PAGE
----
On Monday, German television showed a halfway serious film about the Mafia. However, people preferred not to discuss it seriously.
Elsewhere it goes: Arrested mobsters of the US Italo operation "New Bridge". Picture: dpa
When a Google Alert "Kirschgartshausen" pops up in the morning, it’s like a birthday present. Recently, it happened again. The alert led me to the "Rhein-Neckar morgenweb" news portal, where the promising line "Police solve spectacular capital crimes" was found. There had been twelve murder cases in 2013 – and all of them had been solved quickly.
All of them? Well – not quite. Because there is still this "mysterious murder of an Italian and his Thai partner on a homestead in Mannheim-Kirschgartshausen."
You guessed it: It was because of this murder, not because of the beautiful district name, that I had set up the alert in the first place; and now I found myself thrown back to the first alert from August 2013 "Murder in Kirschgartshausen: The police are still in the dark".
But that was a lie. For in the Italian press one could read that after a double murder near Mannheim on May 13, 2013, German investigators went to Palermo to consult with their Italian colleagues. The question discussed was how to explain the increasing traffic on the "route of death" between Mannheim and the Sicilian province of Agrigento, or more precisely the little town of Palma di Montechairo, which has been notorious since the 1990s. The Sicilian investigators, it was read, were tipping off a new mafia war for economic claims in Germany.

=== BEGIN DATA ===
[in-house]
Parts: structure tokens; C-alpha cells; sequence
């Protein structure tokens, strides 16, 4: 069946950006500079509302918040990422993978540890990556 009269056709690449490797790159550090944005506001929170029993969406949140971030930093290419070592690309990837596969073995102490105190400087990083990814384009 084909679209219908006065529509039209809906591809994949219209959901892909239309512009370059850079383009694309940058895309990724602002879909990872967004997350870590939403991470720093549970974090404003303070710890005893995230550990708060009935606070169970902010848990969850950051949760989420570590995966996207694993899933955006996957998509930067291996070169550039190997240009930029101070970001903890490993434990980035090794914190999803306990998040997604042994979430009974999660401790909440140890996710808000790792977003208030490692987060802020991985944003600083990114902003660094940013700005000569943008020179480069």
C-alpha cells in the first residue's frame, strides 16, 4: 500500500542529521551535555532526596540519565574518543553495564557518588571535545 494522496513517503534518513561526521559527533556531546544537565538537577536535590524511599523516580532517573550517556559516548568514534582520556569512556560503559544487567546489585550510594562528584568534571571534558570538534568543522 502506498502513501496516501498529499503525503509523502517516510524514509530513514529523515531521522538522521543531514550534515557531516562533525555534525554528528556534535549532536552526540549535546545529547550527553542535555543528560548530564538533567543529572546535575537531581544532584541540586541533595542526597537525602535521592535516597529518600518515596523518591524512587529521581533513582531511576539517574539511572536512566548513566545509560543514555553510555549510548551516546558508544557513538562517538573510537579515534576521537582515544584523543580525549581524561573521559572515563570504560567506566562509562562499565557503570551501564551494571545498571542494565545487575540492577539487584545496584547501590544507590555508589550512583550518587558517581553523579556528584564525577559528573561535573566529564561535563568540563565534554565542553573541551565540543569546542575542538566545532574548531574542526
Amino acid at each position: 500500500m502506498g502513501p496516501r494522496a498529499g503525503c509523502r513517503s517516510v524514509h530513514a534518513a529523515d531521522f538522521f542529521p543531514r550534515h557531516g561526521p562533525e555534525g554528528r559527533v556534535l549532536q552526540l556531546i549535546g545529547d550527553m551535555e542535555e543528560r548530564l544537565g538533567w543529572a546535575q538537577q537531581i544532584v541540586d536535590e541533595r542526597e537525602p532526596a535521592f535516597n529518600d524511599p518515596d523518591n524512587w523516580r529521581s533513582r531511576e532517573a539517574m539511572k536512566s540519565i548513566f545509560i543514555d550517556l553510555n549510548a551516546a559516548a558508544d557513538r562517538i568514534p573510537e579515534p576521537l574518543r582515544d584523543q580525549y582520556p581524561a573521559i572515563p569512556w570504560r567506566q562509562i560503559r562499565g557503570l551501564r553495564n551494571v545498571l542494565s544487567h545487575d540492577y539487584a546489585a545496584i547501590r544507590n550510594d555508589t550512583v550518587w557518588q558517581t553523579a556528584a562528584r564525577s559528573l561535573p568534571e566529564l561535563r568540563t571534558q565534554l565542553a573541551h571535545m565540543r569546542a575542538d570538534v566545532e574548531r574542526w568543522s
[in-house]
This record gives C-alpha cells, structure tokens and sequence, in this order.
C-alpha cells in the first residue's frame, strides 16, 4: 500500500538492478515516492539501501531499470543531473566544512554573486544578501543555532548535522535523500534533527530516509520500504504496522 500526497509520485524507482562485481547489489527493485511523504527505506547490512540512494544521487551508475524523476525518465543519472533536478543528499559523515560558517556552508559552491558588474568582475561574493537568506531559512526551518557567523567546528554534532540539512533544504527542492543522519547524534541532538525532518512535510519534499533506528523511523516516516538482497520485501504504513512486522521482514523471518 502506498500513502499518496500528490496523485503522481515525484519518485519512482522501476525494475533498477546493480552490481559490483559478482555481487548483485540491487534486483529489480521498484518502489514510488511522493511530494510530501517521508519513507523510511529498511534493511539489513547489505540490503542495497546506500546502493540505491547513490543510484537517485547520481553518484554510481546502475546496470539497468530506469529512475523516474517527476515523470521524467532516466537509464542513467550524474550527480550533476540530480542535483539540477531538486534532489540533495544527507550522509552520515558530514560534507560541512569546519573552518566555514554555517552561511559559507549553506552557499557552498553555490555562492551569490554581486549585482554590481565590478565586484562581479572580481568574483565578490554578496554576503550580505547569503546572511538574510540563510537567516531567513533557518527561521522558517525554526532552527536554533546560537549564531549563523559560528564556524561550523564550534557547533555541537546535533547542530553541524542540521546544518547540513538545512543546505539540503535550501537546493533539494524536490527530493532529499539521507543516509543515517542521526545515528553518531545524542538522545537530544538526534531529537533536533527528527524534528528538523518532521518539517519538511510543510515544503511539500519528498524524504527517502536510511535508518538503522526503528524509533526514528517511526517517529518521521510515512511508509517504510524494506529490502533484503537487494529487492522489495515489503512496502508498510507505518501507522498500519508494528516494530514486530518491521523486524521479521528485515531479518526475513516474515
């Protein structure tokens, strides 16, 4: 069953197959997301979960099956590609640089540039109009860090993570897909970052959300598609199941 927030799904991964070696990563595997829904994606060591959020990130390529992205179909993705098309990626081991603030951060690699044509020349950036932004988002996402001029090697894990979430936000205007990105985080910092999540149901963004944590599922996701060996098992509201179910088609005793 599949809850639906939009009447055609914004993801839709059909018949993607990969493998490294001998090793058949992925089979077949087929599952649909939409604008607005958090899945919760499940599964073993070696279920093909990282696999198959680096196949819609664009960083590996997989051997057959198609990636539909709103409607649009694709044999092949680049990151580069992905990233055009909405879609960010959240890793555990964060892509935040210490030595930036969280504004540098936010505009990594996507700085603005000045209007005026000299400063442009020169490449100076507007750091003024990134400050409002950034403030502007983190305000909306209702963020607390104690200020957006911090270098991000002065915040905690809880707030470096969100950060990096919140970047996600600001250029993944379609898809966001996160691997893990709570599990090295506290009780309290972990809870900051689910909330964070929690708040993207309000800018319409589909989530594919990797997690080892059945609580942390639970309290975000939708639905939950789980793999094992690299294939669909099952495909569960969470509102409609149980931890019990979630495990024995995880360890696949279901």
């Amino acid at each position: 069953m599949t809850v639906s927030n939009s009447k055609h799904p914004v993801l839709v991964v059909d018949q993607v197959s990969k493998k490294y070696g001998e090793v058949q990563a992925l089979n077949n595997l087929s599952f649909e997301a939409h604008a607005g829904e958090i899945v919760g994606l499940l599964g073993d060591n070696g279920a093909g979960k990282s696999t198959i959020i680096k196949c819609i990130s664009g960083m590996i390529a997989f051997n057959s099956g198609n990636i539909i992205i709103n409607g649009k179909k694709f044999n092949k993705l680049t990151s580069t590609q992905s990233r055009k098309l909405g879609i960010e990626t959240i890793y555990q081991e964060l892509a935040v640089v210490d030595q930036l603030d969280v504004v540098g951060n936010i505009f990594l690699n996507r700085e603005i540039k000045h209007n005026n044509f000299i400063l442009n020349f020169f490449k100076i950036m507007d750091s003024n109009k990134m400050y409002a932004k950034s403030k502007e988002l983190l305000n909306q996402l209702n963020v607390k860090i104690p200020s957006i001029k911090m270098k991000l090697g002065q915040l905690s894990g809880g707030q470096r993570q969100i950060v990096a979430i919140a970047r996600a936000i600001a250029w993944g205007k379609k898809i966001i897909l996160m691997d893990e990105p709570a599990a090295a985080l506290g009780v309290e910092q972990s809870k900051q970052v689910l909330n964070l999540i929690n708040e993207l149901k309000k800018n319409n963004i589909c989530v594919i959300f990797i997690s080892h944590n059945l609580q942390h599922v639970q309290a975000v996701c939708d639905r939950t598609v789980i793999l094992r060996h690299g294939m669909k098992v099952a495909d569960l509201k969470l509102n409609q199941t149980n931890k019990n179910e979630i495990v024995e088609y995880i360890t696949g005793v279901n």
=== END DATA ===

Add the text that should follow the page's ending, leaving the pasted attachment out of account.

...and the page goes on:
20 kilometers in 21 minutes
And as it sometimes goes – when the documentary "Caution Mafia" was shown on Monday on the German TV channel Ersten, the film team went to Sicily on the trail of the construction mafia in NRW. One of the makers of the film: "During our research we found that most of the Italians involved in such business in Germany come from a region in Sicily. […] Some time ago, two people were shot there. Everyone we asked agreed that these murders had to do with distribution struggles in Germany."
The area Marko Rosseler is talking about here is the province of Agrigento, or more precisely the little town of Licata. It takes four hours to get from there to Palma di Montechiaro – on foot; by car, the 20 kilometers can be covered in 21 minutes (source: Google Maps).
No, this is not about playing Sherlock Holmes; it’s about the fact that in the subsequent broadcast of "Hart aber fair," from Volker Beck (Greens) to Rainer Wendt (Greens in uniform), they were very much in agreement that they didn’t need any tutoring from the stupid Italians about the Mafia. That’s probably why the editors of "Hart aber fair" had also uninvited Petra Reski, a specialist journalist who lives in Italy. Although an explicit Mafia investigation had been carried out beforehand, the editors preferred to "keep the Mafia portion of our program very low and to focus primarily on other forms of crime in Germany. Specifically, Roma and Miri clans and Arab youth gangs."
Maybe they are responsible for the double murder in Kirschgartshausen. I’m waiting for the alert.